The answer is quite subtle, but it is also important, particularly if we are to make use of the marginal information which an optimal solution provides.

Recall how we defined a shadow price. We said that it was the marginal change to the objective function per unit increase in the right hand side of the constraint. If we increase the right hand side of the MBALANCE row by 1 in Version 7 of the matrix, it means that we must make an additional 1 unit of HFO and the qualities of that additional 1 unit must be SG ≤ 0.98; VBI ≤ 37.0; SUL ≤ 3.7. This is because our new quality constraints work correctly whatever the total quantity of HFO made, i.e. whatever the sum (LGO + HGO + WAXD + ARES + VRES).

Contrast this with Version 6 of the matrix. There we require that when we produce 201 units of HFO, the value of ACTUALSG must still be less than 0.98, and similarly for the other qualities. But the coefficient of ACTUALSG in the SGRAV row is still 200 while the sum (LGO + HGO + WAXD + ARES + VRES) now equals 201. Thus the name for the decision variable ACTUALSG is deceiving us. When we increase the right hand side of the MBALANCE row by 1 we are actually requiring the SG of the blend to be less than 0.98 * 200 / 201 = 0.975.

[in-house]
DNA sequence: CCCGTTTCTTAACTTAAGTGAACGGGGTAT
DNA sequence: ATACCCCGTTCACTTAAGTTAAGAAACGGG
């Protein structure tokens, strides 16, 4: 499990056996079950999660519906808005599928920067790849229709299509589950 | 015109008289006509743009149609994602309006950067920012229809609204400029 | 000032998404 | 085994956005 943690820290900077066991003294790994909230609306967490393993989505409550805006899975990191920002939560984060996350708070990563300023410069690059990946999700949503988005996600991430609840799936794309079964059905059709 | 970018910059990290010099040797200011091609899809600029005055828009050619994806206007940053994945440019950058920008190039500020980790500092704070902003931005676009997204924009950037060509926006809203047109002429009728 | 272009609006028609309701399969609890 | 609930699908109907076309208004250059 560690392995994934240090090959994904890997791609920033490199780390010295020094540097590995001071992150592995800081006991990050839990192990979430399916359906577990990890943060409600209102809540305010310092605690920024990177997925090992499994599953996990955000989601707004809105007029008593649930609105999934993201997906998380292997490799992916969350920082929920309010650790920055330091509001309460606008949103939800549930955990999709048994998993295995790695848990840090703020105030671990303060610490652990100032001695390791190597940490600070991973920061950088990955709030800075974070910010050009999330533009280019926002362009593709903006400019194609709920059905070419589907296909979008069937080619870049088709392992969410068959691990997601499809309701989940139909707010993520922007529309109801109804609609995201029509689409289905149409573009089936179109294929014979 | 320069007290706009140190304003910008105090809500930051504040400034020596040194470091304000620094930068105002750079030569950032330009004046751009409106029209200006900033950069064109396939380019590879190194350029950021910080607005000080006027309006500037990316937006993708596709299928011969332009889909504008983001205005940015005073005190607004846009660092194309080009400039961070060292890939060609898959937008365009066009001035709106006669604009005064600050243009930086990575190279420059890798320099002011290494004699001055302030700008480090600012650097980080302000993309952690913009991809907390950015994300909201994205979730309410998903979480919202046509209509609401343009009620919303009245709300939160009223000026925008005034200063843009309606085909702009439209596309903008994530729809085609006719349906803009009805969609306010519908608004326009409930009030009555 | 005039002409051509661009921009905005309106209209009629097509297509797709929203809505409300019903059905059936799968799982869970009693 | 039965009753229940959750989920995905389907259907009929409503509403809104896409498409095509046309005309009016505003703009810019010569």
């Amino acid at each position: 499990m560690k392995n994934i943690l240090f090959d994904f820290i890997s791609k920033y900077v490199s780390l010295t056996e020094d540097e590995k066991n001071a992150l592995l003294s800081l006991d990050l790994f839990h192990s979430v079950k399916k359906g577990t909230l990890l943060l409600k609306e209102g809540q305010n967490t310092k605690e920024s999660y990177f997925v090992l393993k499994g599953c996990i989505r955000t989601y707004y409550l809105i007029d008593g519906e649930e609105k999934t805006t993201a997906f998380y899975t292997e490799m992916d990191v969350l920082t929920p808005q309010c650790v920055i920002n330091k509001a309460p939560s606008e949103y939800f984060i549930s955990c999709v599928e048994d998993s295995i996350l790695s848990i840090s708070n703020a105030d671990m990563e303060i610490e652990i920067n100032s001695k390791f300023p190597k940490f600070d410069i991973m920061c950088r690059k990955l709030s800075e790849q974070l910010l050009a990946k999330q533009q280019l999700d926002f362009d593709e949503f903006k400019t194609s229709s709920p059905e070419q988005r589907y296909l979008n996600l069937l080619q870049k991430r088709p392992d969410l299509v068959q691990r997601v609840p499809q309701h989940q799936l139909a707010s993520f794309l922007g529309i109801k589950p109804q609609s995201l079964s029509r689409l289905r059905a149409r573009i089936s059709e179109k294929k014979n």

It is because the quality constraints become tighter as we increase the right hand side of the BALANCE row that the marginal cost of doing this in version 6 of the matrix is 30.1 units rather than the 16.5 with version 7.

In a very real sense, version 7 of the matrix is a better formulation than version 6: the marginal information is more useful, meaning what we would hope it to mean. It is also better for another reason: if the quality data render the problem infeasible, the LP code will be obliged to violate a quality constraint when producing an infeasible solution rather than "cheating" by violating the MBALANCE row. This is because the quality constraints apply whatever the quantity of HFO is which the model happens to make.